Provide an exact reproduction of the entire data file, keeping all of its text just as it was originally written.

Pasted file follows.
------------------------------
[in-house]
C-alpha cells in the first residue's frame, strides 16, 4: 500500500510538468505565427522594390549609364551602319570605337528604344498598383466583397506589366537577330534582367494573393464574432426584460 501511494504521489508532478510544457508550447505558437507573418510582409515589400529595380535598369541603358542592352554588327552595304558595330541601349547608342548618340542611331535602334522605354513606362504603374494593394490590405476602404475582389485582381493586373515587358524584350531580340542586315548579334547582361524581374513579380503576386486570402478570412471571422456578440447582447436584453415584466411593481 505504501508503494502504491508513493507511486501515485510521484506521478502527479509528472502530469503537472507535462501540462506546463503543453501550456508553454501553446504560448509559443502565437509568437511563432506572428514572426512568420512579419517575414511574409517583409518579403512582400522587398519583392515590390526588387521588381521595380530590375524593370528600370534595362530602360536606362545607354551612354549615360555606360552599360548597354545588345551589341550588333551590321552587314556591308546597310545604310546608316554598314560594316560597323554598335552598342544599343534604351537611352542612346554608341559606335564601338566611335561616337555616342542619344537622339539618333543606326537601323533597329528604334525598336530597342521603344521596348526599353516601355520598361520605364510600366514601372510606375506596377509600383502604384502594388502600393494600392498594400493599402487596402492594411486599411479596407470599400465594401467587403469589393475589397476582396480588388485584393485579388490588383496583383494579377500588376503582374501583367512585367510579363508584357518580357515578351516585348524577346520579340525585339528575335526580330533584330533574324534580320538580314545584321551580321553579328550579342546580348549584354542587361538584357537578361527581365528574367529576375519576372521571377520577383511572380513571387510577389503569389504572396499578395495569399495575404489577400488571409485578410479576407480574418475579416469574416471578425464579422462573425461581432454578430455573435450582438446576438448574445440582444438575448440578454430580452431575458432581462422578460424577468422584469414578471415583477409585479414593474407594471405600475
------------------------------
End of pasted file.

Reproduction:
[in-house]
C-alpha cells in the first residue's frame, strides 16, 4: 500500500510538468505565427522594390549609364551602319570605337528604344498598383466583397506589366537577330534582367494573393464574432426584460 501511494504521489508532478510544457508550447505558437507573418510582409515589400529595380535598369541603358542592352554588327552595304558595330541601349547608342548618340542611331535602334522605354513606362504603374494593394490590405476602404475582389485582381493586373515587358524584350531580340542586315548579334547582361524581374513579380503576386486570402478570412471571422456578440447582447436584453415584466411593481 505504501508503494502504491508513493507511486501515485510521484506521478502527479509528472502530469503537472507535462501540462506546463503543453501550456508553454501553446504560448509559443502565437509568437511563432506572428514572426512568420512579419517575414511574409517583409518579403512582400522587398519583392515590390526588387521588381521595380530590375524593370528600370534595362530602360536606362545607354551612354549615360555606360552599360548597354545588345551589341550588333551590321552587314556591308546597310545604310546608316554598314560594316560597323554598335552598342544599343534604351537611352542612346554608341559606335564601338566611335561616337555616342542619344537622339539618333543606326537601323533597329528604334525598336530597342521603344521596348526599353516601355520598361520605364510600366514601372510606375506596377509600383502604384502594388502600393494600392498594400493599402487596402492594411486599411479596407470599400465594401467587403469589393475589397476582396480588388485584393485579388490588383496583383494579377500588376503582374501583367512585367510579363508584357518580357515578351516585348524577346520579340525585339528575335526580330533584330533574324534580320538580314545584321551580321553579328550579342546580348549584354542587361538584357537578361527581365528574367529576375519576372521571377520577383511572380513571387510577389503569389504572396499578395495569399495575404489577400488571409485578410479576407480574418475579416469574416471578425464579422462573425461581432454578430455573435450582438446576438448574445440582444438575448440578454430580452431575458432581462422578460424577468422584469414578471415583477409585479414593474407594471405600475